Now that the Supreme Court has taken off for its summer recess, it's a good time for me to take a look back at the impact of various recent legal rulings. I'm not going to waste a lot of time on the High Court rulings that primarily affect humans, since they're of little consequence, but I'll reference a couple of them just for the benefit of my biped readers.
The first case revolved around some folderol about diversity in higher education and alleged resistance to said diversity. Now I'm going ignore whatever presumption it is that lets humans refer to a four-year paid vacation from reality as "higher education" and get right to the point. As long as humans make dogs go to obedience school specifically for the purpose of learning to get along with other dogs, then I say what's good for the goose is good for the gander. Without a bit of obedience training we can't take you out in public because you just start yelling at strangers.
The other court case that seemed to get everybody's panties in a bunch had something to do with a couple of people in Texas who were doing it doggie-style. You can imagine what my position is on that. At any rate, you probably know that I'm an advocate for neutering humans before they're old enough to breed, specifically because they're so infantile about sex. They all do it, but they all go bonkers when anyone else does it. They'd all be much less high-strung if they were neutered. And it also helps preserve that melodious high-pitched voice in the males.
But none of that is either here nor there. What I'm really concerned about are the cases that more directly impact our lives.
Perhaps one of most significant legal rulings in my lifetime is the one coming out of Utah that rules that cats and dogs are not the same. This gives legal weight to my long-running assertion (which is also the title of my new book, due out in October) that "Dogs are from Neptune, Cats are from Uranus."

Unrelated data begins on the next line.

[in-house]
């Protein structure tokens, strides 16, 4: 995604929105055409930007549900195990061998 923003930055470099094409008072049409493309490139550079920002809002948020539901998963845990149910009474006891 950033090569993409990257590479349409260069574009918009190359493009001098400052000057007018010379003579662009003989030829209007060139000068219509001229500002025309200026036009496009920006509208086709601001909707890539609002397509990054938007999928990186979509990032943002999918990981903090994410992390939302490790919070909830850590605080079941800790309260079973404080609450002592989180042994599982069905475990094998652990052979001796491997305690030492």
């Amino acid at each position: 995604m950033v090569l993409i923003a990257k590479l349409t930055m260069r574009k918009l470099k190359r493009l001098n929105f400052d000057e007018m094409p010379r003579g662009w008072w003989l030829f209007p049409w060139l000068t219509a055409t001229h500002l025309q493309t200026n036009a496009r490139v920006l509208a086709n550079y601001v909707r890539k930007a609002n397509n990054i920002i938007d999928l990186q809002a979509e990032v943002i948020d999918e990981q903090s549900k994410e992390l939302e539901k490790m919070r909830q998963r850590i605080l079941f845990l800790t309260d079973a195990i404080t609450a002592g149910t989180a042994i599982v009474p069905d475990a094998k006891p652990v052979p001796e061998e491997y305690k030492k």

In a decision that's both despicable and retrograde, a New York court has ruled that cutting off a dog's tail does not violate an animal anti-cruelty statute. I'm like, "say what?" I mean, when there's a rule that says that no dog's tail can be longer than four inches, I'm pretty sure we're dealing with some seriously misplaced pianist envy. As our legal champion argued, dogs use their tails to communicate. The logic that tails get tangled in the briars may be true, but I'd like to point out that if we cut the tongues off of our humans, they'd get in a lot less trouble, too. That doesn't justify the act. Sheesh. (P.S. - AKC show dogs running around in briars? Those prissies? Yeah, right. I'll believe it when I see it.)
And here's an amusing lawsuit as told from the human POV. Apparently some guy named his dog after his next door neighbor and then went around cursing the dog by name in public. What it doesn't mention is that not only did the dog initiate her own countersuit alleging slander, but she has also changed the name of her human from "bark bark" to "barf barf."
And finally, there's the issue of just how much a dog is worth. Here's a case where God says a dog is worth "$50,000" and the Court is left to decide whether or not it dares to differ with the omnipotent one. Now there's a lot to consider in this case, but I'd like to point out that the time your dog warned you that your husband was home early and coming up the driveway was probably worth $50,000 all by itself, right? And I won't even mention how many times we've had to clean out the cat box for you. So be generous.